The Vitamin with a Hidden Healing Touch

Daily Mail (London), September 9, 1997 | Go to article overview
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The Vitamin with a Hidden Healing Touch


Byline: ANN KENT

WHICH vitamin can iron out wrinkles, prevent blindness in children, stop viruses in their tracks and repair damaged lung tissue?

It is a nutrient which once excited great interest, but has since been overshadowed by the Big Three - vitamins C, E and beta-carotene.

However, scientists now believe that vitamin A, also known as retinol, is about to have its day.

In the U.S. retinol is being studied as a possible treatment for macular degeneration (the blindness associated with ageing), for cancer, and as an immune system booster.

It is also being tested on pregnant women with Aids and as a way of reducing deaths in childbirth in the Third World.

In the UK, few people lack vitamin A in their diets. However, derivatives of retinol have been used for years to treat acne, psoriasis, wrinkles and (more recently) leukaemia.

However, the drawback of taking large amounts of vitamin A that it can have toxic effects on well-fed people. (See box top right). The situation is very different in the Third World, where millions of children are at risk of blindness caused by retinol deficiency.

For nearly 30 years, the eyesight children has been saved by high-dose supplements. Then, in the Eighties, aid workers noticed that children who received vitamin A for their eyes, were much less likely to die of two big viral killers: measles and diarrhoeal illness.

Somehow the vitamin was limiting the effects of potentially fatal infections. But before researchers had the chance to explore this suggestion, another discovery was made.

Scientists at Georgetown University School of Medicine, in Washington DC, gave retinoic acid, a powerful derivative of vitamin A, to rats with a lung condition similar to emphysema.

EMPHYSEMA is an incurable disease, usually caused by smoking, and is implicated in 30,000 deaths a year in the UK.

It occurs when the tiny air sacs through which oxygen is absorbed break down. The rats which were treated with retinoic acid grew new air sacs to replace the damaged ones.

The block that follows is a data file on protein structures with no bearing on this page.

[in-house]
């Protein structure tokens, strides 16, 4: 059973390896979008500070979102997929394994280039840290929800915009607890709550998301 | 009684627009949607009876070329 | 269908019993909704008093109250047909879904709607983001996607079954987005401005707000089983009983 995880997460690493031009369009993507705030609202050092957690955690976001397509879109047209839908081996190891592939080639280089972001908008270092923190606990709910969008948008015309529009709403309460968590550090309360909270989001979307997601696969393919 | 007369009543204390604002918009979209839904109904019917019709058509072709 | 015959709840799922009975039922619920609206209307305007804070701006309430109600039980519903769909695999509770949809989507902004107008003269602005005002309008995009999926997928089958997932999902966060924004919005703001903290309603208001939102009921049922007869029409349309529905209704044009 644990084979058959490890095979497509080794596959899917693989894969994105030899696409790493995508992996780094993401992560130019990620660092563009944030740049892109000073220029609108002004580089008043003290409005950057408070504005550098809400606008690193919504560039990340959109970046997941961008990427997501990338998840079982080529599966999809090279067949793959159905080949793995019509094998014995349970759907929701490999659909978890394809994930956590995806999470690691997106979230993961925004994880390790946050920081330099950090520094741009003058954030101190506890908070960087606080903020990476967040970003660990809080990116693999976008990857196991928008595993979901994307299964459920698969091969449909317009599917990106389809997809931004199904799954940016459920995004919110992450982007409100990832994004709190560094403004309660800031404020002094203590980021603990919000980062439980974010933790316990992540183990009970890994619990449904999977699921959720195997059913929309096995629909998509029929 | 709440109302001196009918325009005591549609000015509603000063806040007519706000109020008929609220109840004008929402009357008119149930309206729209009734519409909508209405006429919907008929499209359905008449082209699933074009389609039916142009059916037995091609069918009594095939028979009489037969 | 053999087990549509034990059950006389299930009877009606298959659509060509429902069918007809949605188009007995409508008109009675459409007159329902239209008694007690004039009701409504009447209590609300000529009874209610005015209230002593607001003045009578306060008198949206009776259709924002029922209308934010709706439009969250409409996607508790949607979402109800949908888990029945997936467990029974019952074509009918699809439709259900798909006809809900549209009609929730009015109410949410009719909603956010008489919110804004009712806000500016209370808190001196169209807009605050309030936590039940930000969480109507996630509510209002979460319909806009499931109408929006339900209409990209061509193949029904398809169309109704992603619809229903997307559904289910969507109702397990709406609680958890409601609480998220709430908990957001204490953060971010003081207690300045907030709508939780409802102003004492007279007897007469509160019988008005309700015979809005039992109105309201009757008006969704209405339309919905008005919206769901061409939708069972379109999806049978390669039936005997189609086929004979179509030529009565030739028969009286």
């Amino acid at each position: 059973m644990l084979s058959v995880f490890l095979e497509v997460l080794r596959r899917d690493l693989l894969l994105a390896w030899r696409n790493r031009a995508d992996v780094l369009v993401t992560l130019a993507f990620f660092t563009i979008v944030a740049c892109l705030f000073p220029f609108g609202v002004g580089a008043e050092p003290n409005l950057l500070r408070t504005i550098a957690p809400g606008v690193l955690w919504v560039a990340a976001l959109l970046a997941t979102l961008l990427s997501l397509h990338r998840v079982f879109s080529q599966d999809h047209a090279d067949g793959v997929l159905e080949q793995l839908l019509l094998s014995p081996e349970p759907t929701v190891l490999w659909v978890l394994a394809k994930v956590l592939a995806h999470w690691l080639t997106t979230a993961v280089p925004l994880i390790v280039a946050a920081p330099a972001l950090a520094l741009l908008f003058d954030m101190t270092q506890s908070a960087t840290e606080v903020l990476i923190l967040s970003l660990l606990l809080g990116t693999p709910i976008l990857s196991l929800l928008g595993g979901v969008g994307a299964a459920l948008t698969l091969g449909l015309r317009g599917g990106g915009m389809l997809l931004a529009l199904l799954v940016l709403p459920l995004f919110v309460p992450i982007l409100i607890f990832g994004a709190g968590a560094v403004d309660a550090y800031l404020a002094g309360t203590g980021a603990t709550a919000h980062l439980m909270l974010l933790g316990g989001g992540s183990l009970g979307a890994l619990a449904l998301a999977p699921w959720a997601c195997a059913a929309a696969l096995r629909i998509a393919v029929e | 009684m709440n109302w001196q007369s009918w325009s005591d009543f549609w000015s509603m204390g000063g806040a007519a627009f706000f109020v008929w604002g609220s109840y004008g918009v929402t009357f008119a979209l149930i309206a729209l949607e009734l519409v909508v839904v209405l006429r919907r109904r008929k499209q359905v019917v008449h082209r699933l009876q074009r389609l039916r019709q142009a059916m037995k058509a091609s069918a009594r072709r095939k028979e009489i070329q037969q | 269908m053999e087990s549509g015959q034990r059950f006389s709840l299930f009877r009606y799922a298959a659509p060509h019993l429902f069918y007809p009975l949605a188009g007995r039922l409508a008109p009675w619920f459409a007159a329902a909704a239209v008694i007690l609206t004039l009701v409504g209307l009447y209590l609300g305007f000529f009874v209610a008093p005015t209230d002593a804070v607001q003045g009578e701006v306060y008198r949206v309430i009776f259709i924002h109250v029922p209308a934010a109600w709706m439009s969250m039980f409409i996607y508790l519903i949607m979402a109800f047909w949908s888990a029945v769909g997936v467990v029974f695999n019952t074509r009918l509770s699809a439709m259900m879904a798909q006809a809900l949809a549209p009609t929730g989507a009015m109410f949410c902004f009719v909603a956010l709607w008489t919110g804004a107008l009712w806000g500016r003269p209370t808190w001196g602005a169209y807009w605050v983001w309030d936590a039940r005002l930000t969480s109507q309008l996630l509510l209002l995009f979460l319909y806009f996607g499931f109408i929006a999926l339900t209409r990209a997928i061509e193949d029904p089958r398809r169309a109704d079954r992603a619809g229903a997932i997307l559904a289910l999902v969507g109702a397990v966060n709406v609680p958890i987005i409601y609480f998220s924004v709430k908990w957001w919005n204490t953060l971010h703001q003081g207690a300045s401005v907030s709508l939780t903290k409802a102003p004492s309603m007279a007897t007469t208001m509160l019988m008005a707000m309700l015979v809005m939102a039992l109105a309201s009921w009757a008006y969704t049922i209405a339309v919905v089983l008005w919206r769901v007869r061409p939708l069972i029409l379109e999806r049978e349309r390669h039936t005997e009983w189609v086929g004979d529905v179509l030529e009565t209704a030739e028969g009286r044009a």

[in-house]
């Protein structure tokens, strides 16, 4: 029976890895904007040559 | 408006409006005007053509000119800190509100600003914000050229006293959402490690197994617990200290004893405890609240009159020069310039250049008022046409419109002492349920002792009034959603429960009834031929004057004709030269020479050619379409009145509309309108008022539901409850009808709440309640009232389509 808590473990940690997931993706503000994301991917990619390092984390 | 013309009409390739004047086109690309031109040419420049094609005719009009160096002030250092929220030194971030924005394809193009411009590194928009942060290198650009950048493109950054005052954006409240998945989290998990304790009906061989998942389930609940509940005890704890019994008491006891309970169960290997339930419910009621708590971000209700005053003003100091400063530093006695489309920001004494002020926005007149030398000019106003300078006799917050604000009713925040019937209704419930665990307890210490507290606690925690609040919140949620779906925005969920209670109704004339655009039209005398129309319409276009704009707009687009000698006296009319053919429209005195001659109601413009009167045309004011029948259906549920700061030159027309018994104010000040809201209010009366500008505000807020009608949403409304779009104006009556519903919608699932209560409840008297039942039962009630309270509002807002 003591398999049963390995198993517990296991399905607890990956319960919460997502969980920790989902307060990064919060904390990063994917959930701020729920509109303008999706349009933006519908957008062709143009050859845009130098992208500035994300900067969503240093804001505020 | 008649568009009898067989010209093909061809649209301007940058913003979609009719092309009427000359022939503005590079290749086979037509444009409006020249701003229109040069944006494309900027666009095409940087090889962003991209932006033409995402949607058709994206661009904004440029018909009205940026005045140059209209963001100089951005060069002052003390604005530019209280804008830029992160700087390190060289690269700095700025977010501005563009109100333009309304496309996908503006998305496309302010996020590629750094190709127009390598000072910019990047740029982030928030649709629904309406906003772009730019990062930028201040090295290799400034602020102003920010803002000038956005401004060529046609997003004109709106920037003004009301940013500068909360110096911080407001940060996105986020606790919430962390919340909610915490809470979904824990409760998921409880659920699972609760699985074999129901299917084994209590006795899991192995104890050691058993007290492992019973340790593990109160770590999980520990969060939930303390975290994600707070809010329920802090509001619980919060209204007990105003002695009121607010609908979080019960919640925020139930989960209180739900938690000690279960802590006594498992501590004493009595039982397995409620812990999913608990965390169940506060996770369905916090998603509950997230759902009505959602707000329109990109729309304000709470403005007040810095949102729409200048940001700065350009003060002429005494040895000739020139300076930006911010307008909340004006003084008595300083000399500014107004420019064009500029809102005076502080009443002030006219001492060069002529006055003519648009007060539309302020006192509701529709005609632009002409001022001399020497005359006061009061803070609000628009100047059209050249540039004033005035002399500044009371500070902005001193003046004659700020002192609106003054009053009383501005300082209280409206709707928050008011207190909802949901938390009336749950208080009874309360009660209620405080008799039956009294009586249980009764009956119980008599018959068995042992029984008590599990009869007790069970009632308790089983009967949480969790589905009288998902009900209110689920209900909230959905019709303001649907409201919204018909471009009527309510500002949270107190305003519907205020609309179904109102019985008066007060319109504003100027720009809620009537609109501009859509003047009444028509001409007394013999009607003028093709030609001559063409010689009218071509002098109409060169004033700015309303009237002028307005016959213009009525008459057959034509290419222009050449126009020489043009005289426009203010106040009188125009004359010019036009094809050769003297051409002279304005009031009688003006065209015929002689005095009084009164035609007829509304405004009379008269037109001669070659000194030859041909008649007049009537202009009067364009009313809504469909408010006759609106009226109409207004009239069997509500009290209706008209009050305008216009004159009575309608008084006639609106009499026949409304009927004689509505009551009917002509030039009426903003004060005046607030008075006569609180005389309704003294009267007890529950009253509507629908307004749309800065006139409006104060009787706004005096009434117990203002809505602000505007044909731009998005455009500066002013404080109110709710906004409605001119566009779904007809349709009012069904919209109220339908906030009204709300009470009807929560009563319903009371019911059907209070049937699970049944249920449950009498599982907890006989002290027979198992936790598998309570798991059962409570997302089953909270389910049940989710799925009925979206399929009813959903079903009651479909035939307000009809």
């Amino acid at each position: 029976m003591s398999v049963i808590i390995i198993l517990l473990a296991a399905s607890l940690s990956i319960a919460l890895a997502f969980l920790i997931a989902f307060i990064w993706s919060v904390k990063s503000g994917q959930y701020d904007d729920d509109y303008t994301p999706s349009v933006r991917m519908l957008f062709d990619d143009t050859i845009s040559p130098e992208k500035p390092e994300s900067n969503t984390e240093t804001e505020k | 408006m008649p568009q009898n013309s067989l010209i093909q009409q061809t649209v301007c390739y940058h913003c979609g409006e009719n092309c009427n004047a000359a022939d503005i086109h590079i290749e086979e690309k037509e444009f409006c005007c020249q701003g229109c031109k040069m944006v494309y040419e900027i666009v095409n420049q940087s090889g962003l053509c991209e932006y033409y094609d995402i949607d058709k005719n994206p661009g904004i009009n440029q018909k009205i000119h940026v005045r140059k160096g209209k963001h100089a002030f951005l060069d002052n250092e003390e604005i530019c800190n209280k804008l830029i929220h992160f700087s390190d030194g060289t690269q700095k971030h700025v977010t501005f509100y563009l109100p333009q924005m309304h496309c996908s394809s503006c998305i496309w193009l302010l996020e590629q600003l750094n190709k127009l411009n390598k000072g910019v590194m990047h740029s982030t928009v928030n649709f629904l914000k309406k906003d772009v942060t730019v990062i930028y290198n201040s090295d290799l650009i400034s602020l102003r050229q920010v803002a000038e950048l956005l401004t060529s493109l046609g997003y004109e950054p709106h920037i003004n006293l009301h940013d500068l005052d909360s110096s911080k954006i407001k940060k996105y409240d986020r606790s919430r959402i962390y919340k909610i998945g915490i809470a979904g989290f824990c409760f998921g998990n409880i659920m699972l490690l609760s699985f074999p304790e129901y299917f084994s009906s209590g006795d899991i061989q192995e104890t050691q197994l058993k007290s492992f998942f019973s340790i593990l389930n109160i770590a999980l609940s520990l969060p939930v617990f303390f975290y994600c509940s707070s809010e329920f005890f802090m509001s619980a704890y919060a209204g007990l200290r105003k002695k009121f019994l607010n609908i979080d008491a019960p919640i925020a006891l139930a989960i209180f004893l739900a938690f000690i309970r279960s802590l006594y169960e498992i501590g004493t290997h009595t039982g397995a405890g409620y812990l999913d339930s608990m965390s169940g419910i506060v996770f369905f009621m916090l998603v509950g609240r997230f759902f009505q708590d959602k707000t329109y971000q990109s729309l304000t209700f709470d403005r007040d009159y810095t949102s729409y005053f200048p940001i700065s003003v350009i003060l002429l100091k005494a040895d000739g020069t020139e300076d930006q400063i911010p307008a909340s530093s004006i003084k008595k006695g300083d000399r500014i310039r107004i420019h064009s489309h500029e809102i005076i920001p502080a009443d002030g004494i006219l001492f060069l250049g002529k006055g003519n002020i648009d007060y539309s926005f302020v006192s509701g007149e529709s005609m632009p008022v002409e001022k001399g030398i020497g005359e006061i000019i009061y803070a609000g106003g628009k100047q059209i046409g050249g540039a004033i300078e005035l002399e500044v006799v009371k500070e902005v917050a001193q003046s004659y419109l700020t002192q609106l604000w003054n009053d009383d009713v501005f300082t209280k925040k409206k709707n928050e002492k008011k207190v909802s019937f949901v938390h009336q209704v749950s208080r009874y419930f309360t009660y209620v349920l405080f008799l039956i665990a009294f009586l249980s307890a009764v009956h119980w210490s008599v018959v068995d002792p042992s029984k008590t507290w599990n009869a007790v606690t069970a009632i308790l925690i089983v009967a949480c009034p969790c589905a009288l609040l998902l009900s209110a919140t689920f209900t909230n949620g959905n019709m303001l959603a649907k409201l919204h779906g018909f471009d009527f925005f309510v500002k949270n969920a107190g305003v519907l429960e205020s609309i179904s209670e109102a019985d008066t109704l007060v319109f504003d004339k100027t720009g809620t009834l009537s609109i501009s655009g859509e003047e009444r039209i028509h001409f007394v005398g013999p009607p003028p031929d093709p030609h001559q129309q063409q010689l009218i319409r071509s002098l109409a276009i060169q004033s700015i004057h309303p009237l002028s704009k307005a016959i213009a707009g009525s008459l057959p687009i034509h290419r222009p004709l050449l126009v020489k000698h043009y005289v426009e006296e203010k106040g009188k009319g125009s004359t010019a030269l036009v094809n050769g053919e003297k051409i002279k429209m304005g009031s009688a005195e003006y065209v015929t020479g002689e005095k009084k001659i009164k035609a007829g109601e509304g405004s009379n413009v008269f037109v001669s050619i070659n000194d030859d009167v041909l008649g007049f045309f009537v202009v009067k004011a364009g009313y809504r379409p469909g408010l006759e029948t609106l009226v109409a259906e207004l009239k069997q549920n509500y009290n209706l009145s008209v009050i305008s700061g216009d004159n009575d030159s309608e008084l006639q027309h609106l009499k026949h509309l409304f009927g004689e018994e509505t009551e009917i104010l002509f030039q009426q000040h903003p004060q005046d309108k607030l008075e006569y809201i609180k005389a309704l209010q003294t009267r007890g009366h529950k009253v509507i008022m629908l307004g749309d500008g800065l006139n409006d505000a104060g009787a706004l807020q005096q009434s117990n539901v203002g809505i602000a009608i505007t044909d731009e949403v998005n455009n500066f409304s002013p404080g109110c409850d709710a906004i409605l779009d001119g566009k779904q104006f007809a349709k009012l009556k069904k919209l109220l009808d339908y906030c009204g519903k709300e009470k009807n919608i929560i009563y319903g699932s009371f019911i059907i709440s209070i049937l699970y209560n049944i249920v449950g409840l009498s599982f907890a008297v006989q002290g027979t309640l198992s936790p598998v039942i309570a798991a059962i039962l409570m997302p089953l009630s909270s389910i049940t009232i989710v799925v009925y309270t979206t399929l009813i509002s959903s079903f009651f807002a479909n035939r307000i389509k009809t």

When the results were published, the chief researcher Dr Gloria De Carlo Massaro was deluged with phone calls from desperate emphysema sufferers. She had to tell them that retinoic acid,

which is also used to treat leukaemia and lymphatic cancer, is not the same as vitamin A.

And no, they could not achieve the same effects with handfuls of vitamin A pills because the vitamin is dangerous in high doses.

What worked in rats might not work in humans, she added. 'We don't know how the retinoic acid repaired the damaged rat lungs.

We're trying to work out if it acts on the genes which control cell growth.

'We are cautiously optimistic that we may be moving towards a treatment for emphysema, but it is likely to be several years away.' Unknown to Dr Massaro, researchers in Sao Paulo, Brazil, had started to test the effects of vitamin A on middle-aged male smokers with lung disease.

Blood tests showed that the men with moderate to severe disease had lower levels of vitamin A than the non smokers and men with milder symptoms. They then gave 1,000 microgram vitamin A supplements to a group of six men with lung disease for 30 days and compared their progress with six similar men who were given a placebo (dummy pills).

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